That's all for me. Take care.


  • sd-7

    Oh! I didn't realize this entry was so long! I'm sorry...I'll be more careful next time.


  • PSacramento


    Well said and quite correct.

    I would add that 1st Thessalonians is considered one of the earliest letters ever written by Paul, that itis one of the earliest examples of Christian writings and how they viewed their faith, It think itis dated typically 30-50 AD.

    You are correct in your view that Christians are to keep constantly and consistently aware that the second coming can come at any time and it will came WITHOUT warning and in regards to Paul stating here, as he does elesewhere in other letters, that he never troubled anyone to "take care of him" and that he worked for his wages, Paul is making it clear that not only did he "pay his own way" but that it is an example to follow.

    Work ethic is christian ethic - a honest days pay for a hnonest days work.

    You won't find any mention of clergy being a "profession" in Paul's writings and even though he mentions that a preacher does deserve his wages for his work, he makes it clear that it is NOT beneath anyone to actuall work for a living AND preach the word of our Lord Jesus.

    I don't think Paul would be a fan of full time pioneers or missionaries, at least not in the sense that they ONLY preach and don't actually work for a living.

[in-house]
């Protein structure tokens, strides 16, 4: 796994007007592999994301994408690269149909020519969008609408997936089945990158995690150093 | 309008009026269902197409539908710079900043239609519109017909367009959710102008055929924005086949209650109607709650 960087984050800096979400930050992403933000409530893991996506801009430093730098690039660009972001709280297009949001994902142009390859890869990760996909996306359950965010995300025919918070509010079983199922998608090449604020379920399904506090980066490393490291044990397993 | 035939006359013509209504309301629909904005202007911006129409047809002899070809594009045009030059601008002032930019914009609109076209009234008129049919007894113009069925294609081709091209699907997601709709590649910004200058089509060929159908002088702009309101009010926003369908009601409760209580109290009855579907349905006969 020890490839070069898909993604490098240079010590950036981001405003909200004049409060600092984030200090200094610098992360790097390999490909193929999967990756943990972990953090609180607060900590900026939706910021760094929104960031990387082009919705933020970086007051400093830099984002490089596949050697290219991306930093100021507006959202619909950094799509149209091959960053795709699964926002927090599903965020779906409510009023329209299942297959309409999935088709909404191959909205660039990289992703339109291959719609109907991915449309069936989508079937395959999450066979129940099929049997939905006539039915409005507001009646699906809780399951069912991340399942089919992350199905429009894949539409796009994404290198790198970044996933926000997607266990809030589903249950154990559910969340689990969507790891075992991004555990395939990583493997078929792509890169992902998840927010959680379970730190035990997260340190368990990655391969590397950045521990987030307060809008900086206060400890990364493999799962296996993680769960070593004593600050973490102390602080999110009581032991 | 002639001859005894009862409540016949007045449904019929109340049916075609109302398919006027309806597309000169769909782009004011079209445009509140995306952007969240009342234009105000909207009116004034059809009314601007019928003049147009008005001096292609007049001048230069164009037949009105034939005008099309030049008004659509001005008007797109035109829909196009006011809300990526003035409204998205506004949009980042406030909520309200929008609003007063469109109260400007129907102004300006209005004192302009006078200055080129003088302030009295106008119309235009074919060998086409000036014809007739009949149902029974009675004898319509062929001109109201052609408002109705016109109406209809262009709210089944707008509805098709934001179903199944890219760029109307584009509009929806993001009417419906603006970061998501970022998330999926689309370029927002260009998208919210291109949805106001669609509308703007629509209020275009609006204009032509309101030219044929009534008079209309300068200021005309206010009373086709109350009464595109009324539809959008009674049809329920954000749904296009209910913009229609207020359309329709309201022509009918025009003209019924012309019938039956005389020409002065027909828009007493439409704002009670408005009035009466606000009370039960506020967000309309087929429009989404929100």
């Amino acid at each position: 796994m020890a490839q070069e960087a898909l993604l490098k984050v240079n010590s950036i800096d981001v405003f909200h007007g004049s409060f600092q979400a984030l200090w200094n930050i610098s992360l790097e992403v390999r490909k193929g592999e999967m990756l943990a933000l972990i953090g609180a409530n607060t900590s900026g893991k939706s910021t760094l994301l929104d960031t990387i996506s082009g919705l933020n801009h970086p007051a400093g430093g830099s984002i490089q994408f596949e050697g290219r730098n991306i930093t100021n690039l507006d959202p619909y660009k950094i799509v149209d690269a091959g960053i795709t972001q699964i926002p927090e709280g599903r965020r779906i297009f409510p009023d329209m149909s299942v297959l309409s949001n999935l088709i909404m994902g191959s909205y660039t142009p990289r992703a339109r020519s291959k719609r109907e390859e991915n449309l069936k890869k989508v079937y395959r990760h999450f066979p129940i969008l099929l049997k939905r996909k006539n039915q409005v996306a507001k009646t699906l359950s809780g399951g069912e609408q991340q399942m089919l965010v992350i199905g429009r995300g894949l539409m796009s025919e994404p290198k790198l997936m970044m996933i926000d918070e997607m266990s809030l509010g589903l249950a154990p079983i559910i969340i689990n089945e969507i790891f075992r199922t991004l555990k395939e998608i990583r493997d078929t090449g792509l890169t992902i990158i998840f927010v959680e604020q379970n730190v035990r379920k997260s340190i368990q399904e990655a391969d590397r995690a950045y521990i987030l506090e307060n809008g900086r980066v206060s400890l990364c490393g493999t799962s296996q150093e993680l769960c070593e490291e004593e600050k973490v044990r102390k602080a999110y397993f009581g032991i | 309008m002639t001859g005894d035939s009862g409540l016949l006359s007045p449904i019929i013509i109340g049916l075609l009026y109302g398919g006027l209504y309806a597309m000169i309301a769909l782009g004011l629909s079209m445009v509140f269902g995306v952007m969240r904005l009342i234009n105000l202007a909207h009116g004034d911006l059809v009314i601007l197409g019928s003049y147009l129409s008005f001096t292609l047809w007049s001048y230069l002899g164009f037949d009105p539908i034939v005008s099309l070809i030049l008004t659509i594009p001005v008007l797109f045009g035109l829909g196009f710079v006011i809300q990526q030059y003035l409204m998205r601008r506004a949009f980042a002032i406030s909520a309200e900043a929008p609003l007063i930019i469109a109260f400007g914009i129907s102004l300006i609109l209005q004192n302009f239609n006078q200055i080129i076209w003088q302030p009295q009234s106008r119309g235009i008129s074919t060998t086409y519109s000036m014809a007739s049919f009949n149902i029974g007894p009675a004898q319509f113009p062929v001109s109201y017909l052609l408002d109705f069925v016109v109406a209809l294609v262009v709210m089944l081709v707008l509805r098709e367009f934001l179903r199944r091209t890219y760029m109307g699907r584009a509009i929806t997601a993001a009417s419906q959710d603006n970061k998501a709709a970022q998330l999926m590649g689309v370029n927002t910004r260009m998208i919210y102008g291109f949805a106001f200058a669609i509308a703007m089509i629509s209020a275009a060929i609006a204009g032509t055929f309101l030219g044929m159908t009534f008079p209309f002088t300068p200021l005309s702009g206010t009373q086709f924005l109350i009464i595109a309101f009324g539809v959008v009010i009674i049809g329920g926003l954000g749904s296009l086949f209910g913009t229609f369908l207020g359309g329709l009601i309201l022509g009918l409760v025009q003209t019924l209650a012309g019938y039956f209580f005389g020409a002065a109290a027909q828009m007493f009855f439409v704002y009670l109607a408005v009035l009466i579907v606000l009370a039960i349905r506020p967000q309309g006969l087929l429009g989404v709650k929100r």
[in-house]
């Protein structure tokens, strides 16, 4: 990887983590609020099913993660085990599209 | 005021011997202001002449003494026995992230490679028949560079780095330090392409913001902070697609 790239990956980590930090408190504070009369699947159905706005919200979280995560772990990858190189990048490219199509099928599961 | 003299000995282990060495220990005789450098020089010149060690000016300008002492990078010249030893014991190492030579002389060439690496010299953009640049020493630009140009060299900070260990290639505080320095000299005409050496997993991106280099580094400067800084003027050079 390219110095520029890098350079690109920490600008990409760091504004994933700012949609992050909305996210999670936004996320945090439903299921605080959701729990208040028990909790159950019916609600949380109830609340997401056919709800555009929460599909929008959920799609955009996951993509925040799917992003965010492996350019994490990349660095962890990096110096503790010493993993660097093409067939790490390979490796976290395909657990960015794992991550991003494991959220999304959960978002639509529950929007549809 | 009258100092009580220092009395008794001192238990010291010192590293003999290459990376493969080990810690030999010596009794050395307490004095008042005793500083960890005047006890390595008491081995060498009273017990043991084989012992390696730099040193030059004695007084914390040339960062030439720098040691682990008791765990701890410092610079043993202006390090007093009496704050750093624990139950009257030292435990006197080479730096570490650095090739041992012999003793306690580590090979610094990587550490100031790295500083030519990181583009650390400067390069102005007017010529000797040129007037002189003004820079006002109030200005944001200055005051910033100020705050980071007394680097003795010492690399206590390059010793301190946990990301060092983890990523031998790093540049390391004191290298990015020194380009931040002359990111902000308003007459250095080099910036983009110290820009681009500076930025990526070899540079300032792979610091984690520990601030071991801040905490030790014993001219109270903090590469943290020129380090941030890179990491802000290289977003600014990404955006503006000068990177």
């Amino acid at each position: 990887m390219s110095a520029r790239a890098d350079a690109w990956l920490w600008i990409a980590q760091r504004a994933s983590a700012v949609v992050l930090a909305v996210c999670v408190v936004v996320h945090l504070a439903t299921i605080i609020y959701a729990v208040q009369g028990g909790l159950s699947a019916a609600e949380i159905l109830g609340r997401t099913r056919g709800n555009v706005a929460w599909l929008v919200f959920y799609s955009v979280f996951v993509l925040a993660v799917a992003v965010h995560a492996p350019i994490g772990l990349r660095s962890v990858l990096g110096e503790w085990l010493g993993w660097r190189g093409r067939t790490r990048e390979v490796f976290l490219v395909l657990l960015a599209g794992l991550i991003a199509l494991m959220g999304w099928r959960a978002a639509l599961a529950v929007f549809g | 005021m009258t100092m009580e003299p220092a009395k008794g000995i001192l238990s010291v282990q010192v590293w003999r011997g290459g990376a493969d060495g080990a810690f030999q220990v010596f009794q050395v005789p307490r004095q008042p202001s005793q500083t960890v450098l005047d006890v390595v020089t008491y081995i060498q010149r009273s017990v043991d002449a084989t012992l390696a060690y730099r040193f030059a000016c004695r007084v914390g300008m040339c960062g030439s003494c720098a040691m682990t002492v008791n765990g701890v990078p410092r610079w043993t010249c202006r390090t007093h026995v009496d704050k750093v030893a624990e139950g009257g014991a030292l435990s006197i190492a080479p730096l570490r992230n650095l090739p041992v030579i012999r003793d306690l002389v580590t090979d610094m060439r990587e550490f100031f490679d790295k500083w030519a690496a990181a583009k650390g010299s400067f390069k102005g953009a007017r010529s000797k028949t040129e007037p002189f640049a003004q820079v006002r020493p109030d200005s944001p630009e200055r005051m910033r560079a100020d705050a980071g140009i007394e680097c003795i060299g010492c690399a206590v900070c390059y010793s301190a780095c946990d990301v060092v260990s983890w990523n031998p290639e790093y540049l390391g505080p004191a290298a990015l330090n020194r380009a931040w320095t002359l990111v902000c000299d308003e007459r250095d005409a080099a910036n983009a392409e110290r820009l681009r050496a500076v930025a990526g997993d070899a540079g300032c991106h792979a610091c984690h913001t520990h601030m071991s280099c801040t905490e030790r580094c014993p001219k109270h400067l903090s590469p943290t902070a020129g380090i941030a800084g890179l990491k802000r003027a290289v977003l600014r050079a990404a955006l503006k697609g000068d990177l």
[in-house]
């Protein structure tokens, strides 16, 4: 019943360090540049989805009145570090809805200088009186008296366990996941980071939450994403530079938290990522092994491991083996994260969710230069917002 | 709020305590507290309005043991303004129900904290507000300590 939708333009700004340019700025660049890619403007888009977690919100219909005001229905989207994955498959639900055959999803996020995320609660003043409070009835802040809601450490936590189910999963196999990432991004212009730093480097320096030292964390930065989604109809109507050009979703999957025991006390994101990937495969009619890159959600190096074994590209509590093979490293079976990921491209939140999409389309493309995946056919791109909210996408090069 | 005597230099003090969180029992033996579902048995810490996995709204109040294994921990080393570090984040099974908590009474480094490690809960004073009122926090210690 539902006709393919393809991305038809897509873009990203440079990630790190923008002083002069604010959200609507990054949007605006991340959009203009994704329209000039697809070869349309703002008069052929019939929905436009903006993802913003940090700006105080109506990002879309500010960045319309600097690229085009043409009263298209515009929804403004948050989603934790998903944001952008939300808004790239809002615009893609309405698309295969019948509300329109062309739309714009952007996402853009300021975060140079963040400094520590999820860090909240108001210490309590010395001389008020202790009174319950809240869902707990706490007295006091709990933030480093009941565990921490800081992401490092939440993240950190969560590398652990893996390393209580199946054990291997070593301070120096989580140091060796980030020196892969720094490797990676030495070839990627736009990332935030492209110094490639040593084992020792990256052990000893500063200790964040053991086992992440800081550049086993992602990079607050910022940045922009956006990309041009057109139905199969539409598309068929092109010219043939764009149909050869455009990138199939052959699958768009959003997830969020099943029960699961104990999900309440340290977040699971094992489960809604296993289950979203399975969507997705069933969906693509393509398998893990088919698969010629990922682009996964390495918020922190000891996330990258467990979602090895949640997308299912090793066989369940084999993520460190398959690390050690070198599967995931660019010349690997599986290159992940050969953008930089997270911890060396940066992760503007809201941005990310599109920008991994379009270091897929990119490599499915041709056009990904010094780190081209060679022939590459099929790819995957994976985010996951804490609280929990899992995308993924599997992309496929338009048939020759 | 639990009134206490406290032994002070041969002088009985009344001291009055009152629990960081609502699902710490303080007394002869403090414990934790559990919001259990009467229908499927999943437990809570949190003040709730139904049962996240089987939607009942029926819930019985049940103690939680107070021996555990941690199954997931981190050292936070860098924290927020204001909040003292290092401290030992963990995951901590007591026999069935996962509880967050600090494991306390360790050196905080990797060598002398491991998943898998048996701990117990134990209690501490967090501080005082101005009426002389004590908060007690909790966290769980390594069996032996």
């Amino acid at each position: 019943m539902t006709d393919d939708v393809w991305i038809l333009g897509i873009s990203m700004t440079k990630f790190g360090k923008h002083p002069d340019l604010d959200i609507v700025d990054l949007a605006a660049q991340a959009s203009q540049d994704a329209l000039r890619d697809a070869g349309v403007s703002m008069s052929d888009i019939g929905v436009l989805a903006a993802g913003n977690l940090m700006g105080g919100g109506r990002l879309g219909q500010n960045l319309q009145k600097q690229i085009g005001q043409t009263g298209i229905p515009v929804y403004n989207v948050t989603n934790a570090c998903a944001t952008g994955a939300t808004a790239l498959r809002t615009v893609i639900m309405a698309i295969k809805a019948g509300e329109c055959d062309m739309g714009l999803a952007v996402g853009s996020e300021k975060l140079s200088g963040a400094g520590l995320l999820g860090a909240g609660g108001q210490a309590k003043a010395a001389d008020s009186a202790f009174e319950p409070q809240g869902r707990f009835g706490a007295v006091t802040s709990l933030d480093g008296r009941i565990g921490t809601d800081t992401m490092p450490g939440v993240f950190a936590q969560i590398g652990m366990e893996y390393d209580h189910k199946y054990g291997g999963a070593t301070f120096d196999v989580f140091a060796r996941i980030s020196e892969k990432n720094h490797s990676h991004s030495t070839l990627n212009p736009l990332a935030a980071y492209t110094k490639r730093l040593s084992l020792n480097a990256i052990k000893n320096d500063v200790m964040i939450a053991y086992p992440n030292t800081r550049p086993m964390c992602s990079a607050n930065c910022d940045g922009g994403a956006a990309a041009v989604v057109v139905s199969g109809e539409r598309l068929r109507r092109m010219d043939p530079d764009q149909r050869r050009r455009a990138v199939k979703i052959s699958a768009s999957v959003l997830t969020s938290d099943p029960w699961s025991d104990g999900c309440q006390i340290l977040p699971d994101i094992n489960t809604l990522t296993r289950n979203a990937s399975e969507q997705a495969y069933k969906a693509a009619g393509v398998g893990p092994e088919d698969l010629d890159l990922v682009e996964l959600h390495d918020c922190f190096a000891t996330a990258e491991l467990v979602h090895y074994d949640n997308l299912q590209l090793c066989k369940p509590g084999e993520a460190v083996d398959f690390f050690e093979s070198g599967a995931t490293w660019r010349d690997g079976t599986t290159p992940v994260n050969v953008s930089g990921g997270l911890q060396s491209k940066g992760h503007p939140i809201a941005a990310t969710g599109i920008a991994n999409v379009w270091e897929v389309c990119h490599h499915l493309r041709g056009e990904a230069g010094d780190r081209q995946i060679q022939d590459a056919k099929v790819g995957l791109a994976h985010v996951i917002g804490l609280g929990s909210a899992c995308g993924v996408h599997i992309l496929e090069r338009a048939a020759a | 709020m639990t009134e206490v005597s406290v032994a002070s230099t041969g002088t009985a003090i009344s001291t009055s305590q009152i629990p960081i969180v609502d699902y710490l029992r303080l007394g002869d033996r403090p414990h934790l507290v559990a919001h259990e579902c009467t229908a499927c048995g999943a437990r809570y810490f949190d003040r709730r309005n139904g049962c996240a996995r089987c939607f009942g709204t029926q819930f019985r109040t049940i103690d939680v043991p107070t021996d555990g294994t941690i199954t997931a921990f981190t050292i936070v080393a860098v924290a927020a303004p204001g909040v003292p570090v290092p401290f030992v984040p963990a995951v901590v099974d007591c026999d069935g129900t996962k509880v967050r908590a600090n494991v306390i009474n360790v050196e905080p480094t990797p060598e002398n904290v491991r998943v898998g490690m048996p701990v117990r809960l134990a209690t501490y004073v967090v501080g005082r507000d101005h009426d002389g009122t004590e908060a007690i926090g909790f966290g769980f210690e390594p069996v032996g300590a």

• donuthole

    Certain congregations provided for Paul's traveling expenses, a consideration he called robbery. He suggests that extralocal workers have a right for support but he refused such to set an example. Thus, whenever he settled in an area for an extended time he worked to support himself and his ministry. A salaried clergy as we have today was unknown at the time. This practice started with the Roman Empire paying a salary to the Christian bishops in the same manner they had provided for the pagan priests.

  • Perry

    I think each congregation should read these scriptures and decide how they want to handle the specifics.

    What the Bible Says About Paying Pastors:

    1 Timothy 5:17-18
    Elders who do their work well should be respected and paid well, especially those who work hard at both preaching and teaching. For the Scripture says, “You must not muzzle an ox to keep it from eating as it treads out the grain.” And in another place, “Those who work deserve their pay!”(NLT)

    As we see in 1 Timothy 5, all ministry work is important, but preaching and teaching is especially worthy of honor because it is the core of Christian ministry. Paul backed up his point in the verse above with Old Testament references to Deuteronomy 25:4 and Leviticus 19:13 .

    1 Corinthians 9:9
    For the law of Moses says, “You must not muzzle an ox to keep it from eating as it treads out the grain.” Was God thinking only about oxen when he said this?(NLT)